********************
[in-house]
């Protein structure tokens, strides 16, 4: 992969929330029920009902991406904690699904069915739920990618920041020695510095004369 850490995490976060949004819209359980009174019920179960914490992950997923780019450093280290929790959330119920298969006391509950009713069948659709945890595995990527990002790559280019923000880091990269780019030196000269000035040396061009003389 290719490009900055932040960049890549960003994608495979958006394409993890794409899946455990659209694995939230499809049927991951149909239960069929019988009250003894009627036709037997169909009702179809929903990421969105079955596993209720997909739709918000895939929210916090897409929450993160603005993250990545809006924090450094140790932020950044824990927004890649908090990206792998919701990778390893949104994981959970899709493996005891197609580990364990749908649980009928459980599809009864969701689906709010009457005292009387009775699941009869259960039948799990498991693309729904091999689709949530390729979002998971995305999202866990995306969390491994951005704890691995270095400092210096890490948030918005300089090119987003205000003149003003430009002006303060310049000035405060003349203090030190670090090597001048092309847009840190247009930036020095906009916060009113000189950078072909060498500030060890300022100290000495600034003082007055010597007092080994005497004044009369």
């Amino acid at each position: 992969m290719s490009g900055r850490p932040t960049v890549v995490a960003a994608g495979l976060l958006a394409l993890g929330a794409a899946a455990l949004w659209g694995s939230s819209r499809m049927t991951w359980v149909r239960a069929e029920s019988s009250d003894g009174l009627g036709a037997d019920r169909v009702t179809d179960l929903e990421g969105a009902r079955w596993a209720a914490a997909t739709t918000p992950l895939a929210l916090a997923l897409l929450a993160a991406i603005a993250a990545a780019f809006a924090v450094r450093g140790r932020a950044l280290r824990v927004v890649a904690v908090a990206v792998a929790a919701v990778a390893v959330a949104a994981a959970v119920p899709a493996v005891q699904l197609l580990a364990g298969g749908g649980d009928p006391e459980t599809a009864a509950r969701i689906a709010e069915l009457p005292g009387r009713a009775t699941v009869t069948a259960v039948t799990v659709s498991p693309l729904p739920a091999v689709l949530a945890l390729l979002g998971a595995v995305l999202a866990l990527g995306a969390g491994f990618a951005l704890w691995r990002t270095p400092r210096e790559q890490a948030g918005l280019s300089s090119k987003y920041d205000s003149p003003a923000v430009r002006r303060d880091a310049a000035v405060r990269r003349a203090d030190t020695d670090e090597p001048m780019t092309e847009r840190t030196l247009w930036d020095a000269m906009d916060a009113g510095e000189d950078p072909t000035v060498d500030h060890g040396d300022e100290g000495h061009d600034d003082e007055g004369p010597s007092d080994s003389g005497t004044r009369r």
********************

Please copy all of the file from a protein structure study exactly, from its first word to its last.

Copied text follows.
[in-house]
């Protein structure tokens, strides 16, 4: 992969929330029920009902991406904690699904069915739920990618920041020695510095004369 850490995490976060949004819209359980009174019920179960914490992950997923780019450093280290929790959330119920298969006391509950009713069948659709945890595995990527990002790559280019923000880091990269780019030196000269000035040396061009003389 290719490009900055932040960049890549960003994608495979958006394409993890794409899946455990659209694995939230499809049927991951149909239960069929019988009250003894009627036709037997169909009702179809929903990421969105079955596993209720997909739709918000895939929210916090897409929450993160603005993250990545809006924090450094140790932020950044824990927004890649908090990206792998919701990778390893949104994981959970899709493996005891197609580990364990749908649980009928459980599809009864969701689906709010009457005292009387009775699941009869259960039948799990498991693309729904091999689709949530390729979002998971995305999202866990995306969390491994951005704890691995270095400092210096890490948030918005300089090119987003205000003149003003430009002006303060310049000035405060003349203090030190670090090597001048092309847009840190247009930036020095906009916060009113000189950078072909060498500030060890300022100290000495600034003082007055010597007092080994005497004044009369």
């Amino acid at each position: 992969m290719s490009g900055r850490p932040t960049v890549v995490a960003a994608g495979l976060l958006a394409l993890g929330a794409a899946a455990l949004w659209g694995s939230s819209r499809m049927t991951w359980v149909r239960a069929e029920s019988s009250d003894g009174l009627g036709a037997d019920r169909v009702t179809d179960l929903e990421g969105a009902r079955w596993a209720a914490a997909t739709t918000p992950l895939a929210l916090a997923l897409l929450a993160a991406i603005a993250a990545a780019f809006a924090v450094r450093g140790r932020a950044l280290r824990v927004v890649a904690v908090a990206v792998a929790a919701v990778a390893v959330a949104a994981a959970v119920p899709a493996v005891q699904l197609l580990a364990g298969g749908g649980d009928p006391e459980t599809a009864a509950r969701i689906a709010e069915l009457p005292g009387r009713a009775t699941v009869t069948a259960v039948t799990v659709s498991p693309l729904p739920a091999v689709l949530a945890l390729l979002g998971a595995v995305l999202a866990l990527g995306a969390g491994f990618a951005l704890w691995r990002t270095p400092r210096e790559q890490a948030g918005l280019s300089s090119k987003y920041d205000s003149p003003a923000v430009r002006r303060d880091a310049a000035v405060r990269r003349a203090d030190t020695d670090e090597p001048m780019t092309e847009r840190t030196l247009w930036d020095a000269m906009d916060a009113g510095e000189d950078p072909t000035v060498d500030h060890g040396d300022e100290g000495h061009d600034d003082e007055g004369p010597s007092d080994s003389g005497t004044r009369r």